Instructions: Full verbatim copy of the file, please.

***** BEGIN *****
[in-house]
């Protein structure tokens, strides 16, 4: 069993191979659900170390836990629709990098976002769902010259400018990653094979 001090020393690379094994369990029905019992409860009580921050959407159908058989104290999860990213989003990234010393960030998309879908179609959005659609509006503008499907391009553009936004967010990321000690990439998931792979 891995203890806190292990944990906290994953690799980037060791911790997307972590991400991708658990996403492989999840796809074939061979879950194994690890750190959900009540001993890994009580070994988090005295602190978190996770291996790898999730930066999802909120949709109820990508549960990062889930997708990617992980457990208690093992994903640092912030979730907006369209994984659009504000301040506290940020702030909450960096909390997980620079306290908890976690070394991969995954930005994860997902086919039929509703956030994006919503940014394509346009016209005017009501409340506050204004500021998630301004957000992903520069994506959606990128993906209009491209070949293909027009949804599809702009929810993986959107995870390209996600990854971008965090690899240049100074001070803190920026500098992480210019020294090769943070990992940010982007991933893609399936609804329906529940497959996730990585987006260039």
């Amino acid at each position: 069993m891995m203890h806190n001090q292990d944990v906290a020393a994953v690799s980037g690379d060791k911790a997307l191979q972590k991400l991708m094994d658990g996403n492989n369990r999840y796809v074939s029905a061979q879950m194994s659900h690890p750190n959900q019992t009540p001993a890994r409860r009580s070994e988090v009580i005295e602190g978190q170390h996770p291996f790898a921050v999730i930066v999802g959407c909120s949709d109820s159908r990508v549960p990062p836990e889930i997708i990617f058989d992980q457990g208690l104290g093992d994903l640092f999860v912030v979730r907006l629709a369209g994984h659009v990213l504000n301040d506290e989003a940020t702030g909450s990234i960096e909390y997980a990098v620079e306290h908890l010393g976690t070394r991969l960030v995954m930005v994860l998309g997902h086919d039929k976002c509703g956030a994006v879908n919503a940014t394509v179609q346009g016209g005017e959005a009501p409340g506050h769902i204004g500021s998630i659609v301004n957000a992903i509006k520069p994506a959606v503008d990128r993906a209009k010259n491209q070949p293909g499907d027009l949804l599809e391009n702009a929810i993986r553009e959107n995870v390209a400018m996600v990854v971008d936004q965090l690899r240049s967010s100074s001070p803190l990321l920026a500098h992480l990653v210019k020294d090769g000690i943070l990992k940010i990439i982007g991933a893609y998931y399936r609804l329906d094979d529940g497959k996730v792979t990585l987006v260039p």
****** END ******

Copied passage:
[in-house]
């Protein structure tokens, strides 16, 4: 069993191979659900170390836990629709990098976002769902010259400018990653094979 001090020393690379094994369990029905019992409860009580921050959407159908058989104290999860990213989003990234010393960030998309879908179609959005659609509006503008499907391009553009936004967010990321000690990439998931792979 891995203890806190292990944990906290994953690799980037060791911790997307972590991400991708658990996403492989999840796809074939061979879950194994690890750190959900009540001993890994009580070994988090005295602190978190996770291996790898999730930066999802909120949709109820990508549960990062889930997708990617992980457990208690093992994903640092912030979730907006369209994984659009504000301040506290940020702030909450960096909390997980620079306290908890976690070394991969995954930005994860997902086919039929509703956030994006919503940014394509346009016209005017009501409340506050204004500021998630301004957000992903520069994506959606990128993906209009491209070949293909027009949804599809702009929810993986959107995870390209996600990854971008965090690899240049100074001070803190920026500098992480210019020294090769943070990992940010982007991933893609399936609804329906529940497959996730990585987006260039």
């Amino acid at each position: 069993m891995m203890h806190n001090q292990d944990v906290a020393a994953v690799s980037g690379d060791k911790a997307l191979q972590k991400l991708m094994d658990g996403n492989n369990r999840y796809v074939s029905a061979q879950m194994s659900h690890p750190n959900q019992t009540p001993a890994r409860r009580s070994e988090v009580i005295e602190g978190q170390h996770p291996f790898a921050v999730i930066v999802g959407c909120s949709d109820s159908r990508v549960p990062p836990e889930i997708i990617f058989d992980q457990g208690l104290g093992d994903l640092f999860v912030v979730r907006l629709a369209g994984h659009v990213l504000n301040d506290e989003a940020t702030g909450s990234i960096e909390y997980a990098v620079e306290h908890l010393g976690t070394r991969l960030v995954m930005v994860l998309g997902h086919d039929k976002c509703g956030a994006v879908n919503a940014t394509v179609q346009g016209g005017e959005a009501p409340g506050h769902i204004g500021s998630i659609v301004n957000a992903i509006k520069p994506a959606v503008d990128r993906a209009k010259n491209q070949p293909g499907d027009l949804l599809e391009n702009a929810i993986r553009e959107n995870v390209a400018m996600v990854v971008d936004q965090l690899r240049s967010s100074s001070p803190l990321l920026a500098h992480l990653v210019k020294d090769g000690i943070l990992k940010i990439i982007g991933a893609y998931y399936r609804l329906d094979d529940g497959k996730v792979t990585l987006v260039p």